Do birds ever wake up and ask themselves if they feel like singing?
Does rhubarb question whether or not to stretch out from the dark, snug soil into the capricious atmosphere of spring?
Do blueberries, crowded into plastic pots, driven 240 miles from the only garden they've ever known, forced to winter over in a dark garage with only an infrequent handful of snow for hydration ask themselves whether or not to swell dormant buds when dragged out into the sunlight?
For this strawberry conditions have not been even close to ideal and yet she's eager to be on with the job.
Some days I am overwhelmed and dispirited by this separation from Jerome and the responsibilities of nurturing and shaping our farm into the vision I have for it. I drag my blue self from a sleepless bed and wonder what I'm doing here. Then I catch the flash of crimson and hear a clear, eager song just outside the window. I remember a conversation with my son, Phillip, a high school math teacher and coach. We were discussing going into school to teach on days when we'd prefer to be anywhere else but in class. I asked him how he managed it and his answer was "I put my game face on" and get the job done. And today that's just what I chose to do.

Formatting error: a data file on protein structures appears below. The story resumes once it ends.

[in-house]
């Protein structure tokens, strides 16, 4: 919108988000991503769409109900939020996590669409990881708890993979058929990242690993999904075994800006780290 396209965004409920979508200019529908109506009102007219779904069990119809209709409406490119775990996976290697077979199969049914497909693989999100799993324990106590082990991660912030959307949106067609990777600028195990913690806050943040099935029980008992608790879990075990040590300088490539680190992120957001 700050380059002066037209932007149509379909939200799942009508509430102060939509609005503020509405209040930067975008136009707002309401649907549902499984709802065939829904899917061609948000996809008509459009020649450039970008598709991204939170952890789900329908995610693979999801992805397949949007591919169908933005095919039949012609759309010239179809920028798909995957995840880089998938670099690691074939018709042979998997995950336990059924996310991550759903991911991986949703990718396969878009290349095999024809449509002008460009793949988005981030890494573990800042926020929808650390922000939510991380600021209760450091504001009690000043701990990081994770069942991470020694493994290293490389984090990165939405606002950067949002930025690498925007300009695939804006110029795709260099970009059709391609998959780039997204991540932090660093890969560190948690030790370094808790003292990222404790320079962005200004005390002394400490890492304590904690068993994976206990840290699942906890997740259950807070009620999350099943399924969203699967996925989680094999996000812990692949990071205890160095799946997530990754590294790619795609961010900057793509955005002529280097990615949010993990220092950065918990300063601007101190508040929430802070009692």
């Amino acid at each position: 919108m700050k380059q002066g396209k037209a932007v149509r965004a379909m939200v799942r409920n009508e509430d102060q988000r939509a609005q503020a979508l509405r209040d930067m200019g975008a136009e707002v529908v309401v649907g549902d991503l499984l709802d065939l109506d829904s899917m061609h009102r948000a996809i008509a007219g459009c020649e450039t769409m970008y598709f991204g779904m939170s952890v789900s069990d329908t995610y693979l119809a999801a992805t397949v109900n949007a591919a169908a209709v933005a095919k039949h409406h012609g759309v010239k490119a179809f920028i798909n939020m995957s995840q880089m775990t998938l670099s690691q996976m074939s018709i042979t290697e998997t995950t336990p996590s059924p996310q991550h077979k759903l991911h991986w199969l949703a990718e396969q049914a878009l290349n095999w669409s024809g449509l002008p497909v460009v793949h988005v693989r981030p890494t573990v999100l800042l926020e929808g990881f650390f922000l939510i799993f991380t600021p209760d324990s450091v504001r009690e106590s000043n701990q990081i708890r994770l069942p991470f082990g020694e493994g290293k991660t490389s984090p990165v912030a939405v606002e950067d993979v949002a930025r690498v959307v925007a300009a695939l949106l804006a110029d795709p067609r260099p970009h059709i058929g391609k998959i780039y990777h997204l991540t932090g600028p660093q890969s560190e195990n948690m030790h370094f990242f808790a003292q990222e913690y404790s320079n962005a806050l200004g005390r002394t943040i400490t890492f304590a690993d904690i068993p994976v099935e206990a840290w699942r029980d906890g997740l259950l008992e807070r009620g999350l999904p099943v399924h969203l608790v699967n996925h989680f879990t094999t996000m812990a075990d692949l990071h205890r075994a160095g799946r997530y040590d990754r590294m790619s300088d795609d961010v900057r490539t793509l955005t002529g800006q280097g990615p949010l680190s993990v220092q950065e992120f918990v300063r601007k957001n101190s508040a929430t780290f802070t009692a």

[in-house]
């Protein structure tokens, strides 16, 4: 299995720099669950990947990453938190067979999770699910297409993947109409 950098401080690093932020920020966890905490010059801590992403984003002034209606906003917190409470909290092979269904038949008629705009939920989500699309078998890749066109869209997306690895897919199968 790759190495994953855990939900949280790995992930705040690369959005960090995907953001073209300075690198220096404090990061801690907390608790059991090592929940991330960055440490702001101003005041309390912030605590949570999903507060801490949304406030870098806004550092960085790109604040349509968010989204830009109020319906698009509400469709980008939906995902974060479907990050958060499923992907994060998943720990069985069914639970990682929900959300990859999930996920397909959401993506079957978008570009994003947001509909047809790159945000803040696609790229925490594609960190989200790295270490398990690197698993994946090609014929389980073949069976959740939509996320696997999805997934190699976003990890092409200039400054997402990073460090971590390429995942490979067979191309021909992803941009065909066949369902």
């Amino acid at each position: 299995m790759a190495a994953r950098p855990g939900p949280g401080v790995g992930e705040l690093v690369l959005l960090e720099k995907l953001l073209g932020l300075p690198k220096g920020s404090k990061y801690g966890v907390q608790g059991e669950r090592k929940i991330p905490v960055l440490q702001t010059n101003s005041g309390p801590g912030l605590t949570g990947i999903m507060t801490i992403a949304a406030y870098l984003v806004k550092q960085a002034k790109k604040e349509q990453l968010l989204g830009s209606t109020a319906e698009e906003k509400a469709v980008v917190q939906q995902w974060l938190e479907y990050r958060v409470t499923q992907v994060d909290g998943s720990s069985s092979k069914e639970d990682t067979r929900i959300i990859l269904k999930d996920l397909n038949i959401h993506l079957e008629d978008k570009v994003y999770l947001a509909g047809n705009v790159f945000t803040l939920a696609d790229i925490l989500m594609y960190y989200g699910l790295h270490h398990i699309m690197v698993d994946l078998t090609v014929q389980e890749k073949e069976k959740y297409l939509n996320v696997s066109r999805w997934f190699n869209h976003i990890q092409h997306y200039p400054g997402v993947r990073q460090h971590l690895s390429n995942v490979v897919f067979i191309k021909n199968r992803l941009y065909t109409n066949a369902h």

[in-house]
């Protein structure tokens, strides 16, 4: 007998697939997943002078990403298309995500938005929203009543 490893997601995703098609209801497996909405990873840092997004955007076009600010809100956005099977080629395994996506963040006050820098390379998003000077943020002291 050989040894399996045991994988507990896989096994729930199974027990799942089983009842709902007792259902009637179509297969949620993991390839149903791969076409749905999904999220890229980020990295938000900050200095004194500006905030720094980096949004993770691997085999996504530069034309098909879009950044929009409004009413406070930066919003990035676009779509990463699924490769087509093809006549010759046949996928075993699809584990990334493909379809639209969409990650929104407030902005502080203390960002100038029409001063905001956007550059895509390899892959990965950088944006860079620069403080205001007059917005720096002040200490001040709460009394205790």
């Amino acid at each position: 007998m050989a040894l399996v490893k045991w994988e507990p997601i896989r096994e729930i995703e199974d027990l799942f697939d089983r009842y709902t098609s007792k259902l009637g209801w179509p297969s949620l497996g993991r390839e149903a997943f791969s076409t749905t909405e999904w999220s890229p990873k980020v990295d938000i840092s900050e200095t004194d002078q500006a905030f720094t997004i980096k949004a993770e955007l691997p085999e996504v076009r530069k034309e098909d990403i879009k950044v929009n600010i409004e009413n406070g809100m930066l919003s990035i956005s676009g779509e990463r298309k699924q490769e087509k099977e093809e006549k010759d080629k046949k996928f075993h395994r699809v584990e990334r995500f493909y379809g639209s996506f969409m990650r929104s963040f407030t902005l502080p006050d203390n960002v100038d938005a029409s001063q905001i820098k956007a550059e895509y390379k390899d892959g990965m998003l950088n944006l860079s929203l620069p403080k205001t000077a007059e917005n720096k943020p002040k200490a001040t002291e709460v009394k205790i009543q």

We spent hours working in the flower beds which were allowed to grow wild last summer and became totally invaded by grasses and creeping charlie and gangster goldenrod. Despite the fatiguing labor there were discoveries that spurred us on. For hours before and after lunch we worked. We ache, we are poked and scratched and invaded by thorn and burr and splinter. And the garden worked her magic once again. Spirits lifted.
It is raining now and the prediction is for possible daily rain into the foreseeable future, so we may get some rest from our gardening labors for a while and get back to our inside selves. And in the morning, should doubt and sadness and questions threaten I will once again put on my game face and strive to get the job done.